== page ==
When it comes to U.S. golf destinations, these resorts lead the way—each with more than 100 holes of golf to play.
Pinehurst Resort (North Carolina)—171 holes
With 10 courses in total, Pinehurst is well-deserving of its nickname, “The Cradle of American Golf.” There are nine 18-hole championship courses, each designated by number, and all located within about 10 minutes of each other. The centerpiece of the resort is No. 2, which has been the site of both U.S. Opens (men’s and women’s) as well as the PGA Championship and Ryder Cup. Architect Donald Ross, who worked on more than his share of courses in the Pinehurst area, has called No. 2 the finest test of championship golf he’s ever designed, while Tom Fazio, Gil Hanse, Ellis Maples, and Jack Nicklaus are the resort’s other designers of record. Most recently, Hanse completely overhauled No. 4 and added a par-3 course known as The Cradle that’s located adjacent to the clubhouse—in the same area where the original nine holes of America’s first golf resort were carved out of the sand back in 1898.
Boyne Golf (Michigan)—162 holes
While Boyne Resorts owns resorts from Maine to British Columbia, its best golf (and the Boyne Golf umbrella) can be found in northern Michigan. Technically, the 10 courses there are spread across three resorts—Boyne Mountain, the Inn at Bay Harbor, and The Highlands and Harbor Springs—so we’ll consider it one destination. All are within a 45-minute drive of one another and trip packages like the “Michigan Magnificent 10 Vacation” allow golfers to play them all, often more than once, in a single journey. There are two 18-holers at the Boyne Mountain Resort, three distinct 9-hole designs along the shores of Lake Michigan at Bay Harbor Golf Club, and four 18-hole courses plus an executive layout at Boyne Highlands. The latter is also looking to get in on the par-3 movement with a planned 9-hole short course on the resort’s ski slopes.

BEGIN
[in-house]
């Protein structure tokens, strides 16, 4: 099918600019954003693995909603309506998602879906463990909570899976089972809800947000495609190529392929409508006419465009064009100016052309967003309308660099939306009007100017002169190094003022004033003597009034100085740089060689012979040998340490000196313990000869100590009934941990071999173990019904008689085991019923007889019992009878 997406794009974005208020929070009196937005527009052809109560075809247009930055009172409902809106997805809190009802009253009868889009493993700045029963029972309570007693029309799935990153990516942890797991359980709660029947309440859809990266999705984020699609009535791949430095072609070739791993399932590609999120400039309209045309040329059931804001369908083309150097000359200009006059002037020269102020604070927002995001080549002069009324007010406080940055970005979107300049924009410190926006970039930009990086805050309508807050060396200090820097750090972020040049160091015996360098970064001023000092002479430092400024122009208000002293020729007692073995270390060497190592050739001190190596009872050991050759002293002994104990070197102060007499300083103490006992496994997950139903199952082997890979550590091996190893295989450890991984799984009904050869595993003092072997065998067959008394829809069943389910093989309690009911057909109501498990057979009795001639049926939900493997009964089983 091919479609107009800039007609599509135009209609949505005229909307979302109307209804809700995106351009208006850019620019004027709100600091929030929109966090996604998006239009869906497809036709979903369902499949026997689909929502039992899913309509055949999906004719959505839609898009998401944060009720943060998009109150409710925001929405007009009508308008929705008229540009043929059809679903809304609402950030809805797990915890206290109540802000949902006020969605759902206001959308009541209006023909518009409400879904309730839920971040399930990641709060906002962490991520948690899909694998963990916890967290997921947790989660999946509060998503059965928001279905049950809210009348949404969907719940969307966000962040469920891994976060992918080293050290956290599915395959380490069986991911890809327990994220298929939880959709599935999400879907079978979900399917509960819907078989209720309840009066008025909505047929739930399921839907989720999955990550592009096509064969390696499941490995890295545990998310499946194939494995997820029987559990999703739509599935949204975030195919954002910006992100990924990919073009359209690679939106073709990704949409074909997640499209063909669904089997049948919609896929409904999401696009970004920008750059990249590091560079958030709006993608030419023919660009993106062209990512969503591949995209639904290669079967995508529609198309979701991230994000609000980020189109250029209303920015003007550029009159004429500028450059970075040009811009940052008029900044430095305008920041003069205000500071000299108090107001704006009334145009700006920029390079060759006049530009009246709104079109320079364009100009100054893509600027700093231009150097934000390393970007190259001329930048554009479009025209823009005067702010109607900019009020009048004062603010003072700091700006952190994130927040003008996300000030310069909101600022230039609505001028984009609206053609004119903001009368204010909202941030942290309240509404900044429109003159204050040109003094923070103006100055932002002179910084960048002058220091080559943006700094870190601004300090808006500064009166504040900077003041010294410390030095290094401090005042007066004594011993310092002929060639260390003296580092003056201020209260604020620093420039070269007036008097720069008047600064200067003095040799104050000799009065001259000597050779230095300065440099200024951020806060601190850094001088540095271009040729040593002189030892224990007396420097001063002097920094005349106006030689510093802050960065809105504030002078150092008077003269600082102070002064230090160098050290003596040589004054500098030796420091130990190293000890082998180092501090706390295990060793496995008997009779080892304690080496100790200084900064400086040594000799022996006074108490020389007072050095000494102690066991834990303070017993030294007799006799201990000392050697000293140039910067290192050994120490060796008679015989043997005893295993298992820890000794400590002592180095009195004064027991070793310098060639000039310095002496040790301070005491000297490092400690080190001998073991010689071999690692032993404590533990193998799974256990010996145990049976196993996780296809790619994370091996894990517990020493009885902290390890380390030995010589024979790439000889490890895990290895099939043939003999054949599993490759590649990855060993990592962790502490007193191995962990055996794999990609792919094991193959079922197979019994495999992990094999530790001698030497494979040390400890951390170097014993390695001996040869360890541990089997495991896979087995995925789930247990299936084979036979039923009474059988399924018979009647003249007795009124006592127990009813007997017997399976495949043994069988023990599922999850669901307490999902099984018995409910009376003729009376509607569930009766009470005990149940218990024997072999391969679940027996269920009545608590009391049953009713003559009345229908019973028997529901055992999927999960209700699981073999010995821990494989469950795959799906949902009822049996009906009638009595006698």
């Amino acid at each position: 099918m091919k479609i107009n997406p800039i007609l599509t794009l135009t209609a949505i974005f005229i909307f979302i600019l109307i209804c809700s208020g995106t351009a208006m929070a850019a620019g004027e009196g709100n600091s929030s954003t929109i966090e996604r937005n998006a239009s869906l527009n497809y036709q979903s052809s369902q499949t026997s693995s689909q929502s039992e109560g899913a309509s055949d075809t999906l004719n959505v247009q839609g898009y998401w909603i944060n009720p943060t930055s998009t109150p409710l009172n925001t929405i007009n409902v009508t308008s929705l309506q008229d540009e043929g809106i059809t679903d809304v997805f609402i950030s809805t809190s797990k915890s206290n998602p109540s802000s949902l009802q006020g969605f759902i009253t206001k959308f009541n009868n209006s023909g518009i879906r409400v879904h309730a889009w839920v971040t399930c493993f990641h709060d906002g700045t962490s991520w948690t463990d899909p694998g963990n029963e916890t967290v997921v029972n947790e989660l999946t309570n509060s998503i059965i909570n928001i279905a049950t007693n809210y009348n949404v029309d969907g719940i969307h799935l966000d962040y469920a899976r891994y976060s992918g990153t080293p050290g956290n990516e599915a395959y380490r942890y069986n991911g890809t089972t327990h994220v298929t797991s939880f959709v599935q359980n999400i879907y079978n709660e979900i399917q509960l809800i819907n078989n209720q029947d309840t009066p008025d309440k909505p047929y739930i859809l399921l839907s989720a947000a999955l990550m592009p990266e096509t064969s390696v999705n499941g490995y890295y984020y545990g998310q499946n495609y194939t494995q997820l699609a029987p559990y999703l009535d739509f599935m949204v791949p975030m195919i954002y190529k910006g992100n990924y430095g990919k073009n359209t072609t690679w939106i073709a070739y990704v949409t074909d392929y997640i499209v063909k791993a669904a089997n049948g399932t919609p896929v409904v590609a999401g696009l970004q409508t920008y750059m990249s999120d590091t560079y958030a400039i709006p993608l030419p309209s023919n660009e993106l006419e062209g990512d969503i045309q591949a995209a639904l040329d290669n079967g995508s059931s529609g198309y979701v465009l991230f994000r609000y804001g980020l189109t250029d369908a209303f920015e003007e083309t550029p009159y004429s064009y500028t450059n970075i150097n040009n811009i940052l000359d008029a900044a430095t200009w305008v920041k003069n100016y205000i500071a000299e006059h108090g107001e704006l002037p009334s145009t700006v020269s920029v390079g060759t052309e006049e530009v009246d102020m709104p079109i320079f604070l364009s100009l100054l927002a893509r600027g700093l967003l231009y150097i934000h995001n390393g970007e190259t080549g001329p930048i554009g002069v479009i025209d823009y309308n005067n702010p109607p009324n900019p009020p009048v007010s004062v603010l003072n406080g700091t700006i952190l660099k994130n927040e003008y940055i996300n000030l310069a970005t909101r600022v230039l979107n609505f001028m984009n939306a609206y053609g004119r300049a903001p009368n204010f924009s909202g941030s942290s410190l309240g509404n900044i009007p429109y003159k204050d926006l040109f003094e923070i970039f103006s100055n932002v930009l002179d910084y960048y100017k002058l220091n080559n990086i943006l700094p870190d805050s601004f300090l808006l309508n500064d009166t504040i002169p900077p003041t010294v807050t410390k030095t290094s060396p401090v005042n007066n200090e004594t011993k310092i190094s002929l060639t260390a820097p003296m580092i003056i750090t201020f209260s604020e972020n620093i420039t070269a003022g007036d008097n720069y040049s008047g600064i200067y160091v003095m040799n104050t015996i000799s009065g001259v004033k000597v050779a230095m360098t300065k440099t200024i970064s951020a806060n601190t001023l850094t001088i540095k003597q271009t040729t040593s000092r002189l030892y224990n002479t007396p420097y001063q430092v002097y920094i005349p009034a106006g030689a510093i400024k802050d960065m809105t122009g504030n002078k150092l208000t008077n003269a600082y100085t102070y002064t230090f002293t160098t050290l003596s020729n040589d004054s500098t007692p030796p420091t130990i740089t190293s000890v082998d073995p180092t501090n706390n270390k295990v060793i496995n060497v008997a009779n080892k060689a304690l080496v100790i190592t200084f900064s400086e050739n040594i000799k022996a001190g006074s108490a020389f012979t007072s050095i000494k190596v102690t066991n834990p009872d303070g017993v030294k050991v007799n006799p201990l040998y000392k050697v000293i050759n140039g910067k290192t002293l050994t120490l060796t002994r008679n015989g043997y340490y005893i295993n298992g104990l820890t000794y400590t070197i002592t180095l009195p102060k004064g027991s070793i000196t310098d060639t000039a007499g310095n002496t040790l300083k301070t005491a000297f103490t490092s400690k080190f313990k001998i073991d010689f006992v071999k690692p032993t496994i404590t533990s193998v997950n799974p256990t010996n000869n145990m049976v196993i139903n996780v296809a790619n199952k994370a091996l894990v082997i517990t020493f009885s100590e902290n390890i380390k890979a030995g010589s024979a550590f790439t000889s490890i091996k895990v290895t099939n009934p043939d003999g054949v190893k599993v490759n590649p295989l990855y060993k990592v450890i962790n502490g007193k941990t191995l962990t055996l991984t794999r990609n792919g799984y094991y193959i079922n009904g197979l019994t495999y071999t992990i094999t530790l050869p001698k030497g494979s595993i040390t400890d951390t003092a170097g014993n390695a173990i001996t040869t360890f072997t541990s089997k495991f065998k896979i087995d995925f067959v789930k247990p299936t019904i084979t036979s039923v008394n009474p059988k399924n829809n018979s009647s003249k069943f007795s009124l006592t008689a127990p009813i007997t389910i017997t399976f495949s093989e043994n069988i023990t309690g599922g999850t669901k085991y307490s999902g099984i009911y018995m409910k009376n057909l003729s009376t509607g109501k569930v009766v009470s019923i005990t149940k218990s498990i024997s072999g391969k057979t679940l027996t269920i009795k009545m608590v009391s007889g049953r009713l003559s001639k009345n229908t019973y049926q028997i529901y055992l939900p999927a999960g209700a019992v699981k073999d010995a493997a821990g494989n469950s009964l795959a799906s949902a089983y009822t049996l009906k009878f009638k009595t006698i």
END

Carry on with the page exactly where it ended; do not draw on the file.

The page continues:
Reynolds Lake Oconee (Georgia)—117 holes
Midway between Atlanta and Augusta, Reynolds Lake Oconee is more than a thriving golf community—it’s also a popular vacation destination, with a Ritz-Carlton hotel as well as resort-style cottage and condominium rentals that offer all the comforts of home, and a wealth of golf. There are six championship golf courses on and around Lake Oconee, a massive man-made lake that has four times as much shoreline as Georgia’s Atlantic Coast, among them the Jack Nicklaus-designed Great Waters that recently underwent an extensive renovation. There’s also the 27-hole National from Tom Fazio and four other 18-hole layouts: The Oconee course from architect Rees Jones, the private Creek Club (Jim Engh) for members, and The Landing and The Preserve courses built by Bob Cupp that first helped stamp Lake Oconee as a golf destination.
Gull Lake View (Michigan)—108 holes
The oldest and largest golf resort in southwest Michigan opened its sixth and newest 18-hole course, Stoatin Brae, in 2017. The layout from Michigan native Tom Doak’s Renaissance Golf Design is situated on a former apple orchard high above the Kalamazoo River Valley and joins the property’s five other courses, all of which are within a 12-mile radius. Gull Lake is a family-owned property, now operated by the fourth generation of the Scott family, which designed four of the six courses at the facility: Gull Lake View’s West and East layouts, and the Stonehedge North and South courses. The resort, which has a devoted core of repeat regional customers, also purchased a former private course, Bedford Valley, back in 1988.
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Bandon Dunes (Oregon)—103 holes
The Oregon coastal resort that ushered in a new era of destination golf. Bandon Dunes added Sheep Ranch as its fifth 18-hole course in 2020 and will be getting even bigger, with Tom Doak working on plans for another par-3 course located on land not far from the property’s current short course, 13-hole Bandon Preserve. It’s fair to argue that there are actually 112 current holes at Bandon Dunes. While it has no official starting times, the 9-hole, par-3 practice course known as Shorty’s is open four afternoons a week at the resort’s practice center as a complimentary guest amenity. Shorty’s was designed by David McLay Kidd, who also created the original course at Bandon Dunes and also happens to be working on a nearby 18-hole public course (New River Dunes) for resort owner Michael Keiser.
Other sizable U.S. golf resorts (75-99 holes):
- PGA National Resort (Florida)—99 holes
- Bethpage State Park (New York)—90 holes
- Crystal Springs Resort (New Jersey)—90 holes
- Kiawah Island Golf Resort (South Carolina)—90 holes
- La Quinta Resort & Club (California)—90 holes
- Pebble Beach Resorts (California)—81 holes
- Treetops Resort (Michigan)—81 holes
- Streamsong Resort (Florida)—80 holes* (*Fourth 18-hole course in progress)
- Big Cedar Lodge (Missouri)—77 holes